2125  The terms ‘medical personnel’ and ‘medical units’ are not specifically defined, nor further regulated, for the purposes of Article 27.[36] In line with the logic of the First Convention concerning medical personnel and units, they need to be permanently and exclusively assigned to the medical activities referred to in Article 24.[37] Of note in this respect is Article 12(2)(c) of Additional Protocol I, pursuant to which civilian medical units shall be respected and protected at all times and shall not be the object of attack, inter alia, when they ‘are authorized in conformity with … Article 27 of the First Convention’.
2126  The medical personnel of a neutral State’s society remain civilians, and do not become members of the armed forces which they assist.[38]
2127  While the term ‘transports’ does not appear as such in Article 27, for the purposes of that provision ‘transports’ can be understood to be a subcategory of the category ‘medical units’.[39] As a result, a recognized society may offer the assistance of its medical transports on the basis of Article 27.[40]
2128  Article 27 is restricted to situations in which a recognized society of a neutral country offers its medical personnel, units or transports to a Party to an international armed conflict. All other humanitarian activities which may be carried out by a neutral recognized society in the context of an international armed conflict are outside the scope of Article 27.[41] This is true for other activities to benefit the armed forces of a Party to the armed conflict,[42] and especially for activities to benefit other categories of people in need (for example, aid offered through the host National Society).
2129  The assistance offered to one Party to an international armed conflict does not need to be balanced by a similar offer to that Party’s adversaries.[43] However, should the society of the neutral State encounter wounded or sick members of the adversary of the State which it is assisting, it goes without saying that the society – like the medical services themselves – must tend to them as well, without any adverse distinction.[44]
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2. Second sentence: Control
2130  Pursuant to the last sentence of Article 27(1), the medical personnel and units must be placed ‘under the control of’ the Party to the conflict which accepts the assistance. This sentence was proposed as late as the 1949 Diplomatic Conference, where it was accepted without further discussion.[45]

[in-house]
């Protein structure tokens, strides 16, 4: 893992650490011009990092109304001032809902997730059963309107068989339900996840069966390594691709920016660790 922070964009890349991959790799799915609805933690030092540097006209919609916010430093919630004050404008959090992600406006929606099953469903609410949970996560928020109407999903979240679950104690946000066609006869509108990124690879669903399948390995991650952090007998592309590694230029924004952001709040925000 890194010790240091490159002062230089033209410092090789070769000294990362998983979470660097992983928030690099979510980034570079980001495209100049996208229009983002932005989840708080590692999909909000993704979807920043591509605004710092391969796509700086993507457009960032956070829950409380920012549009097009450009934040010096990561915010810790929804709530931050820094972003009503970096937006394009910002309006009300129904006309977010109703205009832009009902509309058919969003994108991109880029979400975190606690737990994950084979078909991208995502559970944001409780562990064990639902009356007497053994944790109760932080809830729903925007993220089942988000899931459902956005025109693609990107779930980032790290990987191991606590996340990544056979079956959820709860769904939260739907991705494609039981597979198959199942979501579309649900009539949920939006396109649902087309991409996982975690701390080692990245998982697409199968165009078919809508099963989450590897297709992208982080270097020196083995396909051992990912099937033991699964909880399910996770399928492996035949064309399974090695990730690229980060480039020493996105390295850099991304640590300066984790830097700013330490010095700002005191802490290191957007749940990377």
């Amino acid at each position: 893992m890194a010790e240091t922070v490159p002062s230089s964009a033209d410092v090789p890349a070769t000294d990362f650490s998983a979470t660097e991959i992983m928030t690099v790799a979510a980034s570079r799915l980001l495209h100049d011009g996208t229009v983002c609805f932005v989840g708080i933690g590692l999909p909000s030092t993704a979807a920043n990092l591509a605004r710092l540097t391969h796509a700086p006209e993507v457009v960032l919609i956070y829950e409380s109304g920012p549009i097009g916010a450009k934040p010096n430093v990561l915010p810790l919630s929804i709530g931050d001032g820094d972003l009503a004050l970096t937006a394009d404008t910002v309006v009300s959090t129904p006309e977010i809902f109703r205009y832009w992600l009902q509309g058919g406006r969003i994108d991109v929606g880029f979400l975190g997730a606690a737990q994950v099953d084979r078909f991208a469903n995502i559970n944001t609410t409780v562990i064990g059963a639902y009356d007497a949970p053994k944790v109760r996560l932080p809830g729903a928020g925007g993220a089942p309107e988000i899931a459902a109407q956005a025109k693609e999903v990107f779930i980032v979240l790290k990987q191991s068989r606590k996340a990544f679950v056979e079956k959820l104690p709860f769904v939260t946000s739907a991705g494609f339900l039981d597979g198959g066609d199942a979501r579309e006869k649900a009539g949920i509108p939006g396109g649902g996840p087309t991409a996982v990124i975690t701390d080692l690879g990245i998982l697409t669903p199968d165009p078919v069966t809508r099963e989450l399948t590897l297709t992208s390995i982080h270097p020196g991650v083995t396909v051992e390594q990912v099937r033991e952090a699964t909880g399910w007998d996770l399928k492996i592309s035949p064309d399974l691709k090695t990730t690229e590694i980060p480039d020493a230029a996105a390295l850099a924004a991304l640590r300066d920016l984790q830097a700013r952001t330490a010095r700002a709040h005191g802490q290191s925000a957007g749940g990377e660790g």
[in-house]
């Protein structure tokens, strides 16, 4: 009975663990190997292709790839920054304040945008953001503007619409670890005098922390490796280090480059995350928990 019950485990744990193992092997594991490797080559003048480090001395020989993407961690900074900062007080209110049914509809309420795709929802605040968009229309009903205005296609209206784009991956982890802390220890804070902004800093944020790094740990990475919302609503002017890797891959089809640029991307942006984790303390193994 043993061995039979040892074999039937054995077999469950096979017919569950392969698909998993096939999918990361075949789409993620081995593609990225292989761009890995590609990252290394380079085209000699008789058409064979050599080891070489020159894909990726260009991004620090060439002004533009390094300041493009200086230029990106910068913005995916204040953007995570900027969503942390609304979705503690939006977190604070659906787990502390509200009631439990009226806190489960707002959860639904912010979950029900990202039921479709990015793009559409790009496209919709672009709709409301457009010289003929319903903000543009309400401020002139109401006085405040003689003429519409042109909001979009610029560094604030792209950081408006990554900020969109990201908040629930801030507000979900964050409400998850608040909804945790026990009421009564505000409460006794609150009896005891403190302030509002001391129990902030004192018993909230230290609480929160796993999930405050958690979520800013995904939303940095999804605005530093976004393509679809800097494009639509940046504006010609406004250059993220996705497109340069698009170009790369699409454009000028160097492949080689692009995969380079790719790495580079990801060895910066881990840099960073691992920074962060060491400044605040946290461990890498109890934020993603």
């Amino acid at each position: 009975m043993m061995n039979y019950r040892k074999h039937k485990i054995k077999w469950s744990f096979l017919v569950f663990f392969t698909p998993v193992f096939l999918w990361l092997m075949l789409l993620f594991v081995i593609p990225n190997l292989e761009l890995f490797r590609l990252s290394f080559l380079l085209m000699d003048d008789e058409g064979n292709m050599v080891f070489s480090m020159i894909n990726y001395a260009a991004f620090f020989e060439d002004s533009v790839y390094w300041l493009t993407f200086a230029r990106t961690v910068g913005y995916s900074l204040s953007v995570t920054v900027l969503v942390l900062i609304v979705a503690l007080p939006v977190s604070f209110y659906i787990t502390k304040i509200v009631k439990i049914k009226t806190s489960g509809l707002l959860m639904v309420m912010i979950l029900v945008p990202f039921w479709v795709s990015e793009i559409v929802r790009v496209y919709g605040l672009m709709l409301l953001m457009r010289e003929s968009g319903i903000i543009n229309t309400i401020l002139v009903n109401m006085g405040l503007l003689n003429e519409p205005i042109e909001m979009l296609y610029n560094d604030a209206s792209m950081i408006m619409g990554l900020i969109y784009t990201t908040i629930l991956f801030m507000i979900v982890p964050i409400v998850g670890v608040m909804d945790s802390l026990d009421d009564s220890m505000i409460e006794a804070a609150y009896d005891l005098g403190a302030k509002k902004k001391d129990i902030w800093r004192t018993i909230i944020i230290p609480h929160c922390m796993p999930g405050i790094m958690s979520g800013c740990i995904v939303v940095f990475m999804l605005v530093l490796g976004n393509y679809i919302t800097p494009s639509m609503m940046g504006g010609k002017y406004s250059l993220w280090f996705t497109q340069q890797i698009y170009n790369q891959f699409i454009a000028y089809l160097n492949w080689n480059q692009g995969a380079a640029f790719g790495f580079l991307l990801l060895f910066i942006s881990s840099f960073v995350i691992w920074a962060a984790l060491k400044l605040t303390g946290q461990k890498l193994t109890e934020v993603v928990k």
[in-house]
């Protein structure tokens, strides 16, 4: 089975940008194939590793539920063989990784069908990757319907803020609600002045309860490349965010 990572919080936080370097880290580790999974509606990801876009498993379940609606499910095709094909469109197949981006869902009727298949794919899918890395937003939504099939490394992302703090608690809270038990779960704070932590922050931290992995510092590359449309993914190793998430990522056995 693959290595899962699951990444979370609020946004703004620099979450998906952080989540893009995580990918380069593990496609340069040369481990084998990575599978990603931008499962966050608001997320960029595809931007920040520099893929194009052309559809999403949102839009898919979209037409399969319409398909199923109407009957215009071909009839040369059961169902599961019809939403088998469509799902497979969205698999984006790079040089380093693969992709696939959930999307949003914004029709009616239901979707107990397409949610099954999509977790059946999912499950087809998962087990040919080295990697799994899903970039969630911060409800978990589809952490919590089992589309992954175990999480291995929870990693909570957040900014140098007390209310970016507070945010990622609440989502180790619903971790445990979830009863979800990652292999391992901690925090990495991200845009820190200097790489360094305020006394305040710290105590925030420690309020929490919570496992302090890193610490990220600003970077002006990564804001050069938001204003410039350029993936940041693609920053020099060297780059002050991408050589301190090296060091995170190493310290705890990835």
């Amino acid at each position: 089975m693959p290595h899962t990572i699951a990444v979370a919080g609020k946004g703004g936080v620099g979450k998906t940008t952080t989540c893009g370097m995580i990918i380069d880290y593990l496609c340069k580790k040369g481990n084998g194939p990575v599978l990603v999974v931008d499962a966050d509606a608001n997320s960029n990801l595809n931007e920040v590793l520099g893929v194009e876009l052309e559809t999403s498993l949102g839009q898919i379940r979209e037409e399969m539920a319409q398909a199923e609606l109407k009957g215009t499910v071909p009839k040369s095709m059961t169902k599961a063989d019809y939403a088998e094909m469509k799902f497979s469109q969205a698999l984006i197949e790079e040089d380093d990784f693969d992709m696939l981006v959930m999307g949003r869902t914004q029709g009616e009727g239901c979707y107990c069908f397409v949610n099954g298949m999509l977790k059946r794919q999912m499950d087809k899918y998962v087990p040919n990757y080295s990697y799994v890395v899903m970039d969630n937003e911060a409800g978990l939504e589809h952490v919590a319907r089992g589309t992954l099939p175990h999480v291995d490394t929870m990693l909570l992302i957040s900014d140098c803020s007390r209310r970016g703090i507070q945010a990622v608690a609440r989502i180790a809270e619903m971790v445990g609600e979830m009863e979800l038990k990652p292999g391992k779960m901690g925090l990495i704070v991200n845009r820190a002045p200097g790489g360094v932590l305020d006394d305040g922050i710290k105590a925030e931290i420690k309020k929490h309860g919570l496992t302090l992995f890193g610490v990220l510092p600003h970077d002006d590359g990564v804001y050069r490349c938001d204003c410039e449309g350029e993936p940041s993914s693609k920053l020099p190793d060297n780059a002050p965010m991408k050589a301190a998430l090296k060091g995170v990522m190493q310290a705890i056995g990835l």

2131  Being ‘under the control’ of the Party to the conflict which accepts such assistance means, in order for the construct of Article 27 to be workable and practicable, that the medical services of this State’s armed forces are entitled to direct the activities of the medical personnel and units concerned. Conversely, the latter are not entitled to act unless directed to do so. Therefore, they operate under the responsibility of that State.[46]
2132  The question arises as to whether being ‘under the control of’ means that persons covered by Article 27 must be ‘subject to military laws and regulations’, which is a more stringent and formalistic requirement applicable to persons covered by Article 26.[47] Based on the clear textual differences, the conclusion can be reached that if the drafters had meant this to be the case, they would have used identical terminology. This difference in wording also makes sense from the perspective of the law of neutrality, in that a neutral State cannot be expected to agree to have its nationals made ‘subject to military laws and regulations’ of a Party to an armed conflict.
2133  Those covered by Article 27 can only be ‘employed on the same footing as the personnel’ covered by Article 24. This limitation on the activities which can be undertaken can also be deduced from the fact that Article 27 speaks only of the assistance of the recognized society’s ‘medical personnel and units’.[48]
2134  Once the conditions of Articles 27(1) and (2) have been met, the article is silent about the status of the persons and units covered and the protection which they enjoy as a matter of law. In order to ensure consistency between Articles 26 and 27, the only tenable view is that persons covered by Article 27 – like those covered by Article 26 – (a) are granted protection and treatment identical to that of persons covered by Article 24,[49] and (b) are protected persons within the meaning of the First Convention.[50] As a result, they are to be respected and protected in all circumstances, except when their conduct amounts to an act harmful to the enemy.[51]
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D. Paragraph 2: Double notification requirement